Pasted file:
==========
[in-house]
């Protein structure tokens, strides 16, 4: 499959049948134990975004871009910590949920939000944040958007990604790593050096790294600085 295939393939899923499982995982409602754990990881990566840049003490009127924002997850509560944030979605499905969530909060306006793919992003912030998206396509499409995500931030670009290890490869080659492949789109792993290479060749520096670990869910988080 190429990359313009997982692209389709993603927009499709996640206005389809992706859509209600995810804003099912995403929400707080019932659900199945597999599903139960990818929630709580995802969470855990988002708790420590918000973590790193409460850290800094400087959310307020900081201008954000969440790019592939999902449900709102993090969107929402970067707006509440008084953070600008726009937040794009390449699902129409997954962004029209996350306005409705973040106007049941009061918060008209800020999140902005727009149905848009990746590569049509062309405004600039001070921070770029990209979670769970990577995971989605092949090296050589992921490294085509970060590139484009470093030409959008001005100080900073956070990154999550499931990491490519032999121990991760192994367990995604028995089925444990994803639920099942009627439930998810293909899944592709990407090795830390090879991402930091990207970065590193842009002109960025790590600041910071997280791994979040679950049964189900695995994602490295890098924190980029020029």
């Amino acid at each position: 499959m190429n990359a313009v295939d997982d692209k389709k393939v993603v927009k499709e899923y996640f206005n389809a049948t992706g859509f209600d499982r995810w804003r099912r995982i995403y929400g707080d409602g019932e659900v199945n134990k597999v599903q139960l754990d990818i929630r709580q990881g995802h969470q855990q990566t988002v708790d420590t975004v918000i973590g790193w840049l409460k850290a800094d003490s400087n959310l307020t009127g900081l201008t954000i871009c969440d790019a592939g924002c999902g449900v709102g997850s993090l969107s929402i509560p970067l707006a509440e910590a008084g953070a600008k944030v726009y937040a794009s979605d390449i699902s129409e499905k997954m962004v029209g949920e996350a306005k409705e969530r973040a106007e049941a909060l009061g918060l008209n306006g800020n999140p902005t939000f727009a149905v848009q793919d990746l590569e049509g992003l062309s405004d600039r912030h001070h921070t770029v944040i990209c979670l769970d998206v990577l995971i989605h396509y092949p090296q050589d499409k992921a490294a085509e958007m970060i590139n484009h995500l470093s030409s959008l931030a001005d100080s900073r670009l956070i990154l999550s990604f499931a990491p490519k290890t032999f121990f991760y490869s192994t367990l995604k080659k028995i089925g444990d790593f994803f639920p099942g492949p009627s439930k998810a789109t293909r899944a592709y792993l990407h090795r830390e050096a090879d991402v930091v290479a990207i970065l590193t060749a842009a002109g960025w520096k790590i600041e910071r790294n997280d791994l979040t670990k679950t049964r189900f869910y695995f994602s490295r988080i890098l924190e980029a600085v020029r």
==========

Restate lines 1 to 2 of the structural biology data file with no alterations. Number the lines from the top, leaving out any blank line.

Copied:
[in-house]
């Protein structure tokens, strides 16, 4: 499959049948134990975004871009910590949920939000944040958007990604790593050096790294600085 295939393939899923499982995982409602754990990881990566840049003490009127924002997850509560944030979605499905969530909060306006793919992003912030998206396509499409995500931030670009290890490869080659492949789109792993290479060749520096670990869910988080 190429990359313009997982692209389709993603927009499709996640206005389809992706859509209600995810804003099912995403929400707080019932659900199945597999599903139960990818929630709580995802969470855990988002708790420590918000973590790193409460850290800094400087959310307020900081201008954000969440790019592939999902449900709102993090969107929402970067707006509440008084953070600008726009937040794009390449699902129409997954962004029209996350306005409705973040106007049941009061918060008209800020999140902005727009149905848009990746590569049509062309405004600039001070921070770029990209979670769970990577995971989605092949090296050589992921490294085509970060590139484009470093030409959008001005100080900073956070990154999550499931990491490519032999121990991760192994367990995604028995089925444990994803639920099942009627439930998810293909899944592709990407090795830390090879991402930091990207970065590193842009002109960025790590600041910071997280791994979040679950049964189900695995994602490295890098924190980029020029």